Half of the fun around the Super Bowl doesn’t even come from the game. It comes from the larger than life commercials that brands show during the game.
With the rise of the second screen in the past few years brands have moved from just showing you their commercials to trying to get you to actively participate and talk about their commercial. The number one way brands are doing this is by giving hashtags for people to use when tweeting about their Super Bowl commercials. But do these Super Bowl commercial hashtags actually work?
Yesterday, during Super Bowl 48, we recorded 31 commercials (out of 54) that suggested specific hashtags for viewers to use when talking online about the ad. Some of them performed amazingly on Super Bowl Sunday, while others were most ignored. Below we’ve put together an infographic that shows each of those 31 hashtags suggested in commercials and how much each one was tweeted out on Super Bowl Sunday.
The most used Super Bowl commercial hashtag on Sunday was Budweiser’s #BestBuds which accompanied it’s commercial of their legendary clydesdale making friends with a puppy. While this commercial did gain the most notoriety, it should be pointed out that the ad was released online earlier in the week and started to gain steam well before it actually showed during the Super Bowl. Budweiser also took the third highest spot with it’s #Salute commercial hashtag. Second place for the most used commercial hashtag went to Coca-Cola for their #AmericaIsBeautiful commercial.
While those were the top three Super Bowl commercial hashtags used on Sunday, some others did not get as widely used, despite their suggestion. For example, Chrysler made a fantastic commercial that featured Bob Dylan talking about cars that are made in America. However, Chrysler suggested that people tweet about the commercial using the #AmericansImport hashtag, but people ignored it and opted to just talk about Dylan when tweeting about the commercial.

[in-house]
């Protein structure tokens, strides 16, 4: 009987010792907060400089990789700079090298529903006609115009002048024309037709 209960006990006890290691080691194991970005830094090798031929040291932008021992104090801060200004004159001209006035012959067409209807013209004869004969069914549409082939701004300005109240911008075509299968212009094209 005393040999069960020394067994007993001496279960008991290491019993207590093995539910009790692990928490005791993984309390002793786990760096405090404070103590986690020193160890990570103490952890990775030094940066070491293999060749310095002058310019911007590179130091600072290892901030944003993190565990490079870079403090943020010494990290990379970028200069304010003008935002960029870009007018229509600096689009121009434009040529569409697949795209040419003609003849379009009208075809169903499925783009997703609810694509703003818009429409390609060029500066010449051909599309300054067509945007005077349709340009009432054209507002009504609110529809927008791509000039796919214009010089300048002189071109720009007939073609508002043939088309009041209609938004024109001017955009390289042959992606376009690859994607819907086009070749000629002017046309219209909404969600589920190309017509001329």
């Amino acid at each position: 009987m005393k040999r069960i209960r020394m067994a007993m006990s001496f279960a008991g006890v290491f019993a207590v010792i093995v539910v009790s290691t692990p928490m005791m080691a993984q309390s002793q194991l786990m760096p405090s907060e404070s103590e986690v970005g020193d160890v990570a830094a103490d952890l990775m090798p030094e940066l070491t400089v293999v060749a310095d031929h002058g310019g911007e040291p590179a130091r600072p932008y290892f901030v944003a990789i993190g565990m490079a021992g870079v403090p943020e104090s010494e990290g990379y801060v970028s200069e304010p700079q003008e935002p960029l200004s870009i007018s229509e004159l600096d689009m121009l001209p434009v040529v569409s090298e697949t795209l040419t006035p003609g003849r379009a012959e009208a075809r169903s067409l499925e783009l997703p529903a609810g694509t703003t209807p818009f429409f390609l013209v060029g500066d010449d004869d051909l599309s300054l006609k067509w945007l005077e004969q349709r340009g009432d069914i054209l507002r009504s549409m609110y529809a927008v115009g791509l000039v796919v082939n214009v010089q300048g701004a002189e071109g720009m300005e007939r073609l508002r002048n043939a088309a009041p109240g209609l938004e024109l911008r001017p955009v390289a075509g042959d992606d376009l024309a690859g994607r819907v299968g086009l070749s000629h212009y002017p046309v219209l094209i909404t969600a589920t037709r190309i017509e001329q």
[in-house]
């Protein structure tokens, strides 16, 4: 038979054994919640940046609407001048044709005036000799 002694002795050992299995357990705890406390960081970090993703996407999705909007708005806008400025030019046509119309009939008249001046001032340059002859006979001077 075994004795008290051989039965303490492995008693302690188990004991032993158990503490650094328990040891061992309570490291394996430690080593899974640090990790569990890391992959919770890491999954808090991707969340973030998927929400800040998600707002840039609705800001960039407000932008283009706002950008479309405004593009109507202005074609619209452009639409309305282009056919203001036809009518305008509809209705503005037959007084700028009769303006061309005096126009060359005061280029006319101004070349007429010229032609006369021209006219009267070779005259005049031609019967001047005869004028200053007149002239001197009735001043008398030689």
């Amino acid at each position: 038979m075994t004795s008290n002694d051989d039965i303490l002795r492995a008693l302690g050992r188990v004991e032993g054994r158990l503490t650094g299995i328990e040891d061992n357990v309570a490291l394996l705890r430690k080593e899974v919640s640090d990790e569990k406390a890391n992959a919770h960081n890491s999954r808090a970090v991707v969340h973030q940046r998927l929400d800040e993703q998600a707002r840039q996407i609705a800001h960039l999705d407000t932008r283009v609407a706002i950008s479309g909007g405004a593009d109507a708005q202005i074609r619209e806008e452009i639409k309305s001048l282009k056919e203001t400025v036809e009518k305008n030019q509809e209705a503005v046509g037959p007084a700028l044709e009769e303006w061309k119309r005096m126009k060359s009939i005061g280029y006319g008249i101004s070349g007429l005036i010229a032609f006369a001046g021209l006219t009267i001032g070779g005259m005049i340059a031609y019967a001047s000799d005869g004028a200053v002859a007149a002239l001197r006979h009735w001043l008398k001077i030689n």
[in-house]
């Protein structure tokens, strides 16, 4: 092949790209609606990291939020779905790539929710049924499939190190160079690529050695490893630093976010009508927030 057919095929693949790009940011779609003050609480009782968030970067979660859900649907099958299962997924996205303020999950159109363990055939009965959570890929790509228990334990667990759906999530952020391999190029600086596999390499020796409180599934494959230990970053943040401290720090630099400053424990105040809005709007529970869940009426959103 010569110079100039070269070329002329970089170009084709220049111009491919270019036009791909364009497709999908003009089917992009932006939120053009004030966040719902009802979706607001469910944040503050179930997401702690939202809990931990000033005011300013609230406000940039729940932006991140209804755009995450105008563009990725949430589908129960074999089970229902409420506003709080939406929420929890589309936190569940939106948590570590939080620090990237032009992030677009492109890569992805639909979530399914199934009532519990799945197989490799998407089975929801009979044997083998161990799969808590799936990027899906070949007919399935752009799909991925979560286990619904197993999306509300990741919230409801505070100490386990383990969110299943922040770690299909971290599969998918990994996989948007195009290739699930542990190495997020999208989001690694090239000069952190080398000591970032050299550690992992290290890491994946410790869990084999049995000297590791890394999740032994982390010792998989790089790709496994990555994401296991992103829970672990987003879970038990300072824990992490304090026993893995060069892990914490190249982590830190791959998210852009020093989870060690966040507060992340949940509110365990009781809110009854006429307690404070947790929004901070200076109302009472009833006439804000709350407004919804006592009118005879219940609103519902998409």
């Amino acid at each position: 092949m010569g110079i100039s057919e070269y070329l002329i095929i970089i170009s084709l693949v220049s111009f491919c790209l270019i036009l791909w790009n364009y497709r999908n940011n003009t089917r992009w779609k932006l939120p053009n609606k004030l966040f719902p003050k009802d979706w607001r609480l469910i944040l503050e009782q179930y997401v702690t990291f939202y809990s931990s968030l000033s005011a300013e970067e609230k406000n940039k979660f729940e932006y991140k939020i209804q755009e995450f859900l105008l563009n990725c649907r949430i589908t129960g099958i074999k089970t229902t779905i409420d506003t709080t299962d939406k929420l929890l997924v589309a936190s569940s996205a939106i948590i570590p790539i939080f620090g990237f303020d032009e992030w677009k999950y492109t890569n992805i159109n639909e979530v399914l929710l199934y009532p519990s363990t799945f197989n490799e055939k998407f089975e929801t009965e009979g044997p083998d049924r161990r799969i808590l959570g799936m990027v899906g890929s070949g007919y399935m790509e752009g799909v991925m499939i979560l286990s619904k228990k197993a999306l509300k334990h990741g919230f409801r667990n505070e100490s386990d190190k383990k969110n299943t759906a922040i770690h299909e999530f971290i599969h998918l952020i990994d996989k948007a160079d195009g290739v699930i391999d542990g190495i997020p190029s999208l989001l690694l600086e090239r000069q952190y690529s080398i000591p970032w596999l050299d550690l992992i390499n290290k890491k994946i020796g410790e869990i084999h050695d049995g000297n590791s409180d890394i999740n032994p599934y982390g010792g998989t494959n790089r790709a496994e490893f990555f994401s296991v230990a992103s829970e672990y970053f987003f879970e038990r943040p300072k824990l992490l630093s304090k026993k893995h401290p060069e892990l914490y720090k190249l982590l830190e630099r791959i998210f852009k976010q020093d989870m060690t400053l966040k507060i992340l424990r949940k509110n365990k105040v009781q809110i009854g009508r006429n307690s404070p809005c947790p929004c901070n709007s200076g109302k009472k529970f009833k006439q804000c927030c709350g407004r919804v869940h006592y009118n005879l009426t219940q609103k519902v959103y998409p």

To see the full rankings of how Super Bowl commercial hashtags did on Sunday, check out the infographic:
Interestingly, some brands that ran commercials during the game did not suggest hashtags in their actual commercials but then promoted ones that supported their ad on Twitter. For example, Radio Shack only referenced their Twitter handle at the end of their commercial, but on Twitter they were using the hashtag #InWithTheNew. This hashtag wound up being used 2,330 times on Sunday. As well, Cheerios promoted their #FamilyLove hashtag on Twitter despite no mention of it in their commercial (which got tweeted 1,573 times). Other hashtags were also present on Twitter as some brands created their own hashtags with no accompanying ad at all.
Twitter was quite a buzz on Sunday night as what seemed like every brand tried to get in on some Super Bowl action.
Which commercials stood out most to you? Or which hashtag stuck out to you on Twitter during the Super Bowl regardless of if it had a corresponding commercial? Tell us in the comments. We want to know how your Super Bowl and brand experience mixed in social media.